Mobilio leaves roots, finds home in Baltimore Blast forward hopes to spend career here

November 06, 1991|By Bill Free

Domenic Mobilio was 19 years old and an instant star in the Major Soccer League when the city of Baltimore stole his fancy.

But his heart still belonged to his hometown of Vancouver, British Columbia. That is where Mobilio's close-knit Italian family remained when he became a pro soccer player for the Baltimore Blast.

Also left behind in Vancouver were his high school sweetheart and his Jeep.

Now after three years, 131 goals, 73 assists and thousands of screams from admiring teeny-bopper soccer fans, Mobilio finds his heart being tugged toward Baltimore.

The Blast forward has moved from Towson to downtown Baltimore and said yesterday he wants to lay down some more roots here.

"I'd like to have my first soccer camp for youngsters next spring in the Baltimore area, and I'd like to have my contract for next year settled before the end of the season," said Mobilio, who is off to a fast start (five goals, three assists in three games) in his fourth season with the Blast.

"I want to see how kids react to my camp," said Mobilio, who is tied for the MSL scoring lead with Tatu and Kevin Smith of the Dallas Sidekicks. "I know how much I would have appreciated going to a soccer camp run by a professional player when I was a kid."

Mobilio, 22, is also talking like a player who wants to spend his entire career with the Blast.

"I want to be in Baltimore next season, and I can't see myself ever playing anywhere else," he said. "As long as I give the kind of hard-working performance that fits into Kenny Cooper's system, I know they will want to sign me. The five guys he brought back this season all fit into the Blast system."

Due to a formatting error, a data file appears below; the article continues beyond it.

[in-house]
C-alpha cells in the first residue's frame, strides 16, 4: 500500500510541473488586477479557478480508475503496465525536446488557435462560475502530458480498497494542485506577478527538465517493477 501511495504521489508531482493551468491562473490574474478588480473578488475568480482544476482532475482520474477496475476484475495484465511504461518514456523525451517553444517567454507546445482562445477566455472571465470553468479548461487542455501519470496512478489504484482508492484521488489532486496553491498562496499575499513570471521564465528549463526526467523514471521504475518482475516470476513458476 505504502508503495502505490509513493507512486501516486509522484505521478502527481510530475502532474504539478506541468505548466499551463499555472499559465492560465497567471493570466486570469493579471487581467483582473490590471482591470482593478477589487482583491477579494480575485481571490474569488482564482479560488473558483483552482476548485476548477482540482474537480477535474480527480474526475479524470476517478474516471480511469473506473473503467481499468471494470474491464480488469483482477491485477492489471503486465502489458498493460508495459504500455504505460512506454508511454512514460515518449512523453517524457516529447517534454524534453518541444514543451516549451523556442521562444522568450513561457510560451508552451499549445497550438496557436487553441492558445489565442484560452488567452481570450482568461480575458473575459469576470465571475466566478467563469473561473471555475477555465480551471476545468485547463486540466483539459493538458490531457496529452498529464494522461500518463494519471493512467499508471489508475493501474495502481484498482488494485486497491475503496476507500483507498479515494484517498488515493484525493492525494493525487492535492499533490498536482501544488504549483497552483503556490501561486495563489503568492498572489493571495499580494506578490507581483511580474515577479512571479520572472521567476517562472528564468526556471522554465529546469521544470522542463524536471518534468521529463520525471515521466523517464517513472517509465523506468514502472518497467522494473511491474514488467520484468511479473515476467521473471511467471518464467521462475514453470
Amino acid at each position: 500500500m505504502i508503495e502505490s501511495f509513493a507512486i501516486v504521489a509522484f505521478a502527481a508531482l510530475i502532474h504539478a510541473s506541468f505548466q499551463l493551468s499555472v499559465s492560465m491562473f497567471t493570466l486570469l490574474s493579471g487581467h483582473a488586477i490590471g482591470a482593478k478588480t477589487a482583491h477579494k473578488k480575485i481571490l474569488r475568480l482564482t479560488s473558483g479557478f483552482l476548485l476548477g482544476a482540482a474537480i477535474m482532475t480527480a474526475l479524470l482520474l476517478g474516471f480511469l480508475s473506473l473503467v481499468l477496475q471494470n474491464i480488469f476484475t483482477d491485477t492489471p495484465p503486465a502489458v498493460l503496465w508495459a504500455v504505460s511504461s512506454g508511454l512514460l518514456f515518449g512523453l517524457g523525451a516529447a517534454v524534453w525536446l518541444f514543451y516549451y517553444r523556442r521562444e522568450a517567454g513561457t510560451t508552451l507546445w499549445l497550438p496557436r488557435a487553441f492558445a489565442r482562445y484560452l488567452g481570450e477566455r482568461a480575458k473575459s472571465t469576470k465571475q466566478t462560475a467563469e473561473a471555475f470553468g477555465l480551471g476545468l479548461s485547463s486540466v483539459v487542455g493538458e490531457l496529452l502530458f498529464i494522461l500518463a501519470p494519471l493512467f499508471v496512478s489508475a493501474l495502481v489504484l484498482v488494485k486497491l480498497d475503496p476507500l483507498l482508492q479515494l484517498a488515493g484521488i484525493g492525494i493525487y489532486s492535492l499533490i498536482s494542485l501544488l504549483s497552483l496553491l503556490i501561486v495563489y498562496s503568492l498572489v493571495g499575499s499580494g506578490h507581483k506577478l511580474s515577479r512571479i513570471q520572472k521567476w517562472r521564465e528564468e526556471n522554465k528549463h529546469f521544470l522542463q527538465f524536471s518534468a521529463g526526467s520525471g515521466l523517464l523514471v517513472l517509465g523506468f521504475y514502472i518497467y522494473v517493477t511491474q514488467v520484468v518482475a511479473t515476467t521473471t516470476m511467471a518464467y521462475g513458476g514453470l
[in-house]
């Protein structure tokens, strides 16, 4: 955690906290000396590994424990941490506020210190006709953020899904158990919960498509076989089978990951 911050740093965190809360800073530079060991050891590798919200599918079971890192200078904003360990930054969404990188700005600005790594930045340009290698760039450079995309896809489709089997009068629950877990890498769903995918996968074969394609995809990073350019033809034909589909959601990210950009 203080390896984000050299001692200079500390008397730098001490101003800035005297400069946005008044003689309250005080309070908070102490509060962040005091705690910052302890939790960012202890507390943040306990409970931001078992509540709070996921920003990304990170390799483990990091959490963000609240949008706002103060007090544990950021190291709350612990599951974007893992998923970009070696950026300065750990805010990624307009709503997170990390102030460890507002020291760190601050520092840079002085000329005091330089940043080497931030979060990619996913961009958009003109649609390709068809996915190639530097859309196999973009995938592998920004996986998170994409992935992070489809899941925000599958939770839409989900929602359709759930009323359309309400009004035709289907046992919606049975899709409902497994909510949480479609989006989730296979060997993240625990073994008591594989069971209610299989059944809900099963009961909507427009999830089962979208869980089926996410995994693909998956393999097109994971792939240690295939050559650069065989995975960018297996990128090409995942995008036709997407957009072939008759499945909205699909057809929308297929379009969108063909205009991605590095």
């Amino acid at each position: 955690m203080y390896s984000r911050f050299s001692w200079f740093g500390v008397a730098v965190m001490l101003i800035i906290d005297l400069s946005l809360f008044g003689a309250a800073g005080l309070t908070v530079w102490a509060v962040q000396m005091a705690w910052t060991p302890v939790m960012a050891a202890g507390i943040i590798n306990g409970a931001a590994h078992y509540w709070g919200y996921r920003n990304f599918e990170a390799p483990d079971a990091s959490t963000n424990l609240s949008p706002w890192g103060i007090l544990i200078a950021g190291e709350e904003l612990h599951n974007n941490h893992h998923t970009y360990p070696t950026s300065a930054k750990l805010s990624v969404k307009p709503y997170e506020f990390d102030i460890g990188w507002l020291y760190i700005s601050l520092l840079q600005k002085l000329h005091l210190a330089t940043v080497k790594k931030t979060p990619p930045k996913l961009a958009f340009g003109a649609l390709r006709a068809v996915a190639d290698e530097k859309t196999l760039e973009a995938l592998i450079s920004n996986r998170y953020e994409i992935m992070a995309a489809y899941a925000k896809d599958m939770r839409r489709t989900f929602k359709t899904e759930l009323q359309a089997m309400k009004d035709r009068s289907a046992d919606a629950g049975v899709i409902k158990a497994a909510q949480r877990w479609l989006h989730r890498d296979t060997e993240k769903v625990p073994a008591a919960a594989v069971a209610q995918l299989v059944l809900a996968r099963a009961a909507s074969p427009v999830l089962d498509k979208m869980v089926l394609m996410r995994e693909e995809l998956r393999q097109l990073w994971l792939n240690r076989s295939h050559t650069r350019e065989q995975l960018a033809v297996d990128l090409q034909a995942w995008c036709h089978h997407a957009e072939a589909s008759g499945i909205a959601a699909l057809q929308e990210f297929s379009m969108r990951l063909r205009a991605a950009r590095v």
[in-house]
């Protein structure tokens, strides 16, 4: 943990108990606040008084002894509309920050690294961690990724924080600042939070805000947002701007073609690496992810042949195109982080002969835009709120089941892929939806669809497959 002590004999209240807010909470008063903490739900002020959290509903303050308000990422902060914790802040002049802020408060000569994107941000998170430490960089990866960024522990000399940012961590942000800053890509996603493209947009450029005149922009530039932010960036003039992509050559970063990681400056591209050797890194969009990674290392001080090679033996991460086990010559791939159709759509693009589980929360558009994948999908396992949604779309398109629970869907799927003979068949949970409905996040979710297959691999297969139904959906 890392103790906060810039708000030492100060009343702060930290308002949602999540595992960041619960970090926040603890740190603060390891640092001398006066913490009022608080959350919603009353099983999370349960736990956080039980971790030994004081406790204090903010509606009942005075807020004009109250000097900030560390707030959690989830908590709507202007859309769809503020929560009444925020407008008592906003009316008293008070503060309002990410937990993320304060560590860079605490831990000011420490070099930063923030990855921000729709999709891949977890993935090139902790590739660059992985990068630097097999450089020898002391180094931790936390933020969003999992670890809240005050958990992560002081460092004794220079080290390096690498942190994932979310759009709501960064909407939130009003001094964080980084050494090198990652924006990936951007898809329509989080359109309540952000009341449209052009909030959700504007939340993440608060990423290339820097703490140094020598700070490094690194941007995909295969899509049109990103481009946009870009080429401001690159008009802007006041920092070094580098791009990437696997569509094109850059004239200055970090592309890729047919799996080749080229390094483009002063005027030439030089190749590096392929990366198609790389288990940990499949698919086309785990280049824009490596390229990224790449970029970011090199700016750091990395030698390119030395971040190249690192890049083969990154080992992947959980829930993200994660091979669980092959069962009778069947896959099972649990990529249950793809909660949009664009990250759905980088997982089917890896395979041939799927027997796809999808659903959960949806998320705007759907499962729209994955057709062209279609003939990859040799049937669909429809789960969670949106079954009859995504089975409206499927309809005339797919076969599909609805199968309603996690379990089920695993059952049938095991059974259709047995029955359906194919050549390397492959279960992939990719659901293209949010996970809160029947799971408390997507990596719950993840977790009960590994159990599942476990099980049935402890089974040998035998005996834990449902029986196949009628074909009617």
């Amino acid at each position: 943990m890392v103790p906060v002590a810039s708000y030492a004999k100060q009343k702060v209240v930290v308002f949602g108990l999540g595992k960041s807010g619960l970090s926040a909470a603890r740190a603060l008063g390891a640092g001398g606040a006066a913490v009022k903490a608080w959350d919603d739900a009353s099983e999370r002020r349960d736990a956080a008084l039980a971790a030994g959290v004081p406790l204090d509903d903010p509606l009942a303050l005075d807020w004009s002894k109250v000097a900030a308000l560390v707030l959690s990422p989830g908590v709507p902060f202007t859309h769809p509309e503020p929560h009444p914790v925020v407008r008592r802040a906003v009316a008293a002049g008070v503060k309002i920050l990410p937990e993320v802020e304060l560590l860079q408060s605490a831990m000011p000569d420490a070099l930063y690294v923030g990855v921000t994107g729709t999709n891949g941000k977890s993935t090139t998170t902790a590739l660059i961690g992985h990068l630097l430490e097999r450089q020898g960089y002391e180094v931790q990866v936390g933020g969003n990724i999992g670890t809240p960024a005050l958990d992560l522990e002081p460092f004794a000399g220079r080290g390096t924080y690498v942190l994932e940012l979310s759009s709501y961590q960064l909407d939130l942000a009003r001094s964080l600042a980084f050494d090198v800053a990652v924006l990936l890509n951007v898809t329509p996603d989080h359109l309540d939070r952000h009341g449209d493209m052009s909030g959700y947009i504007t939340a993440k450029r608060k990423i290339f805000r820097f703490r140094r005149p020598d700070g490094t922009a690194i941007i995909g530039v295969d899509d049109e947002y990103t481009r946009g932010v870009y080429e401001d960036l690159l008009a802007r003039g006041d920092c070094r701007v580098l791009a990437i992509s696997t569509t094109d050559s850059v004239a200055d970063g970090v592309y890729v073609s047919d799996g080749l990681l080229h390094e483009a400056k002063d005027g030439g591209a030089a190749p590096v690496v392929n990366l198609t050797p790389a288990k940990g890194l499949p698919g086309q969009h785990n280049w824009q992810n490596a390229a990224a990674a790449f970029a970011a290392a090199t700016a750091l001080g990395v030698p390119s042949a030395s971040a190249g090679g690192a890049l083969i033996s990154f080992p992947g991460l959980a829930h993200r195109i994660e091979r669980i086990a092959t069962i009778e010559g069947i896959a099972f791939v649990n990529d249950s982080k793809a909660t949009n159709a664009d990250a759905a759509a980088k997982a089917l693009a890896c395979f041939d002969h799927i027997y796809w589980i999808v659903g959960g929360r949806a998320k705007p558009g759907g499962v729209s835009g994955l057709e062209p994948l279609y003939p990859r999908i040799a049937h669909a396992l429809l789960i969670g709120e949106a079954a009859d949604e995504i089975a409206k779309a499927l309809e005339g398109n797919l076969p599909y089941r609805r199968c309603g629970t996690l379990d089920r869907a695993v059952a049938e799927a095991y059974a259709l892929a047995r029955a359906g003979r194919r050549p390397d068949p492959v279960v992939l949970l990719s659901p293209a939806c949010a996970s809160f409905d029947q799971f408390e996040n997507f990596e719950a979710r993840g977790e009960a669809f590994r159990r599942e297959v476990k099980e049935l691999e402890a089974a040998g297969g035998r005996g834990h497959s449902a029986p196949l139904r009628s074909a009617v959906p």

Three times, Mobilio has passed up more money from other MSL teams to play for the Blast.

In his rookie season, the now-defunct Los Angeles Lazers offered him more money, but Mobilio said he chose Baltimore on the recommendation of former Blast midfielder Carl Valentine.

Valentine plays outdoor soccer with Mobilio for the Vancouver 86ers in the Canadian Soccer League.

The next season, the expansion Cleveland Crunch came up with what Mobilio called an "unbelievable offer."

"But I turned it down because I felt comfortable in Baltimore," he said.

Last season, it was the Tacoma Stars who made Mobilio a better financial offer to perform in a city that is only a three-hour drive from Vancouver.

That offer seemed to be a natural one to take, thought Mobilio's family and friends.

But once again Mobilio decided to remain in Baltimore.

"My friends couldn't understand why I didn't take the Tacoma offer," said Mobilio. "But Baltimore has always treated me well, and I know they will take care of me as long as I keep doing the job for them."

Cooper said he sees no reason why Mobilio "couldn't start and finish his career here. He's a soccer star in this city and he knows the rewards are there for an athlete who makes a name for himself in Baltimore."

On the field, Cooper said that Mobilio has learned to fight off the physical beating that opponents have been giving him since an outstanding rookie year.

"If Dom stays healthy, he'll go down as one of the great finishers in the league," Cooper said. "He has great touch, good awareness, is deadly in the penalty box with either foot, finds the corners of the goal and has the ability to disguise where he's going to put the ball."

But neither Cooper nor Mobilio believes he has reached his peak.

"He's still a young man with unlimited potential," Cooper said.

Mobilio's quick start this season has already enabled him to jump past Dave MacWilliams and Joey Fink into sixth place on the all-time Blast scoring list (131 goals, 73 assists for 204 points).

If Mobilio continues at his current scoring pace, he would pass Stan Stamenkovic (130 goals, 199 assists for 329 points) as Baltimore's all-time scoring leader at the end of next season.

"I don't think about that," said Mobilio. "But it does seem a little unbelievable."

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